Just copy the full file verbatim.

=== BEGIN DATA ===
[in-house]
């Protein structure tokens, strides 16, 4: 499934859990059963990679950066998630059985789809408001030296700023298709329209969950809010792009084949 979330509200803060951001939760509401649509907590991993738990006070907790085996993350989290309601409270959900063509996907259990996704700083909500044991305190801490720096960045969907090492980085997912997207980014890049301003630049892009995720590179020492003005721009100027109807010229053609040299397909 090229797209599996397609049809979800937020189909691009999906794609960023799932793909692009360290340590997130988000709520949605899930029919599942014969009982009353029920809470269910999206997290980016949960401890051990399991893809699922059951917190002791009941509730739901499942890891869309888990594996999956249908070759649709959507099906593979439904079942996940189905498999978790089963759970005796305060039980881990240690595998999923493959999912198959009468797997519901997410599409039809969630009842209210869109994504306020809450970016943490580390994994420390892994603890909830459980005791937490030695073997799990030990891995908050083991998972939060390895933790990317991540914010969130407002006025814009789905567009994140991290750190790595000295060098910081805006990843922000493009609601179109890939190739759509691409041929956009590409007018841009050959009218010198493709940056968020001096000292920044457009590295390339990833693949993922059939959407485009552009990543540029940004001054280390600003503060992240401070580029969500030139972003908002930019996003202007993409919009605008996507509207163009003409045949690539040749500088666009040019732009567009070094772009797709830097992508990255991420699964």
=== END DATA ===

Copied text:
[in-house]
């Protein structure tokens, strides 16, 4: 499934859990059963990679950066998630059985789809408001030296700023298709329209969950809010792009084949 979330509200803060951001939760509401649509907590991993738990006070907790085996993350989290309601409270959900063509996907259990996704700083909500044991305190801490720096960045969907090492980085997912997207980014890049301003630049892009995720590179020492003005721009100027109807010229053609040299397909 090229797209599996397609049809979800937020189909691009999906794609960023799932793909692009360290340590997130988000709520949605899930029919599942014969009982009353029920809470269910999206997290980016949960401890051990399991893809699922059951917190002791009941509730739901499942890891869309888990594996999956249908070759649709959507099906593979439904079942996940189905498999978790089963759970005796305060039980881990240690595998999923493959999912198959009468797997519901997410599409039809969630009842209210869109994504306020809450970016943490580390994994420390892994603890909830459980005791937490030695073997799990030990891995908050083991998972939060390895933790990317991540914010969130407002006025814009789905567009994140991290750190790595000295060098910081805006990843922000493009609601179109890939190739759509691409041929956009590409007018841009050959009218010198493709940056968020001096000292920044457009590295390339990833693949993922059939959407485009552009990543540029940004001054280390600003503060992240401070580029969500030139972003908002930019996003202007993409919009605008996507509207163009003409045949690539040749500088666009040019732009567009070094772009797709830097992508990255991420699964």